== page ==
Events and stadium caterer Levy UK has called for a timeline for welcoming fans back to major sporting events after revealing its early pilots have been hugely successful but not financially sustainable.
Levy, part of Compass UK & Ireland, welcomed 1,000 cricket fans back to the Oval to watch Surrey play Middlesex on Sunday 26 and Monday 27 July, followed by a similar pilot in Edgbaston the following day when Warwickshire took on Worcestershire.
It had expected to hold further test events at Goodwood and the Oval at the start of the month, but these were cancelled when the prime minister paused the lifting of restrictions. Yesterday (Thursday 13 August) it was announced that the unlocking of the event sector would resume, and the caterer is now waiting for confirmation of when future pilots will take place.
Discussing the success of the first pilot – so warmly received that the government approved plans for a second larger event by 1pm on day one – Alex Lewis, venue director of the Kia Oval, told The Caterer: "People were incredibly well behaved and incredibly respectful of the measures we'd put in. There was not one instance of someone kicking off about getting into a queue and having to be two metres apart, or not being understood properly by the staff because they were wearing a mask – those niggles we all experienced at the beginning of the pandemic. People are so used to it now that it was actually, really straightforward."
He added: "For us, 1,000 people is not busy, 2,500 people in half the stadium is not busy – certainly not in relation to any supermarket or park in the last few months. We never had queues going beyond five people. We believe we could go significantly higher and that's our goal to keep pushing these pilots to continue, but also to keep challenging ourselves."
Lewis explained that much of the planning had been done ahead of a date for the pilot being confirmed, with the final week seeing provisions put in place to best enable the flow of guests and the serving of an F&B offering. It was, he said, the "final 10%", such as the distribution of condiments, that required thought and some adjustment by staff, who in some cases were returning from months of furlough and needed to acquaint themselves with a somewhat changed workplace.
In setting out its plan the caterer was keen to ensure that while abiding by the 80-plus pages of guidance, it could deliver an experience that people would want to come out and enjoy.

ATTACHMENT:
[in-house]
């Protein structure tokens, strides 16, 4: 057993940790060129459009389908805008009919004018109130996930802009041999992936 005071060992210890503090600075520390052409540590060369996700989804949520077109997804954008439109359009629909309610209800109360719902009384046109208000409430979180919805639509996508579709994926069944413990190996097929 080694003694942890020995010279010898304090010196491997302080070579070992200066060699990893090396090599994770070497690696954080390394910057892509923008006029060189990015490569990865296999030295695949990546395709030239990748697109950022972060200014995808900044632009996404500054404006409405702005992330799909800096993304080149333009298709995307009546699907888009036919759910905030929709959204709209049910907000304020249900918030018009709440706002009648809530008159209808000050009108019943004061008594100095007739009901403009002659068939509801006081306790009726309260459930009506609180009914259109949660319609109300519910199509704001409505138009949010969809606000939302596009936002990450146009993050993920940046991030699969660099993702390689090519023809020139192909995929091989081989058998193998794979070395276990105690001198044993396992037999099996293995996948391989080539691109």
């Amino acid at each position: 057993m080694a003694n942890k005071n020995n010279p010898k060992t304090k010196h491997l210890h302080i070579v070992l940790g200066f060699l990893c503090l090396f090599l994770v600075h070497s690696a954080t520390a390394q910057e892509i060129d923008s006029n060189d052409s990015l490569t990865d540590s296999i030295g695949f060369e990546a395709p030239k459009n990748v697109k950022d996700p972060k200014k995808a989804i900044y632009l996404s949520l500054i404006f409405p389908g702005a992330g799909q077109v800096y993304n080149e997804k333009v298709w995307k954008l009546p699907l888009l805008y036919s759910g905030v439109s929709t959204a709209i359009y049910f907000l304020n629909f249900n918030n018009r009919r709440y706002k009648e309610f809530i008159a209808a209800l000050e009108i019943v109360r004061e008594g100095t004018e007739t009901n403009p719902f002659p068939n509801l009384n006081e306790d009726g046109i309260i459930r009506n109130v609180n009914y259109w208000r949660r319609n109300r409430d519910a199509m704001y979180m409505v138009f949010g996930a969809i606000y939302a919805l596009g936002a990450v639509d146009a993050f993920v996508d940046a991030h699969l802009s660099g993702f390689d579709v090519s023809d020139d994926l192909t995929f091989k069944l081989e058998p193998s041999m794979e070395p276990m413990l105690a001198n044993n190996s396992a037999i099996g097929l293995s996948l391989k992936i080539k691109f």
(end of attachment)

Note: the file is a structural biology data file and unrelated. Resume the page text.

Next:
Lewis explained: "We had some suggestions from outside the business that we might just do sandwiches, but we had to say that it just wouldn't have been acceptable. We've got customers coming for an eight-hour sporting event who are not just going to eat a sandwich and have a packet of crisps. Plus, we wanted to challenge ourselves and to do the sort of food that is deliverable by government guidelines as well as being of the standard and quality we wanted to deliver."
Levy managing director Jon Davies added: "People come to our events to have fun, they are there for entertainment, because they choose to be there. This isn't a job, or a function they have to go through and we're asking them to part with hard-earned cash. We can't make it too sterile. We have to show that people are still going to enjoy themselves, that they'll feel that they're in a safe and secure environment, but also that they can relax and, in the case of the Oval, see some great cricket."
Video recordings from the day show "ecstatic" fans delighted to be back enjoying live sport, but for all the success both Lewis and Davies stressed the need for timeline to be in place to make the industry sustainable once again.
Lewis said: "A thousand people isn't sustainable in a 25,000-seater stadium. The second pilot will hopefully be 2,500 people, that's not sustainable either, but it's stepping in the right direction. From a catering perspective at 2,500 we're pretty confident we can start to break even, but it is not the goal of our business to break even– we need to start getting ultimately to full capacity."
Davies added: "It's been incredibly tough for everyone and the hospitality industry is on its knees at the moment, so we have to fight back and show a way through for the good of everybody.
"There are so many people that rely on us for employment. We have been redeploying staff into as many places as we can and many event staff have been helping colleagues in the healthcare divisions, but ultimately we need to get these events back to provide the employment opportunities. They're not just a commercial reality for Levy UK and our client partners – many thousands of people rely on us to give them opportunities to work at these major events."
Levy's teams work across a multitude of sporting venues, including football and rugby stadiums, horse racing courses and the All England Tennis Club – home of the Wimbledon championship.
Davies added: "It definitely won't be a cookie-cutter approach, it will be dependent on the facilities and space available. For example, your average horse racing course has a huge amount of outdoor space to utilise. But, in Premiership football we go from ultra-modern stadiums like Tottenham Hotspur to some that have been around for 100 years or more that weren't built with space in mind and have their challenges.
"We'll have to judge the capacity, the open space, how people travel to that event and the capacity of local infrastructure. Sometimes there are no easy answers to those questions, but we need to have the ability to scale up where we're in a great position to do so, or put in place really good plans for the venues that maybe are a bit older or tighter in terms of footprint so we get the right solution. There is always going to be a way forward and we have an opportunity to make sure F&B can be delivered in a safe way."
Watch a video of the pilot here.
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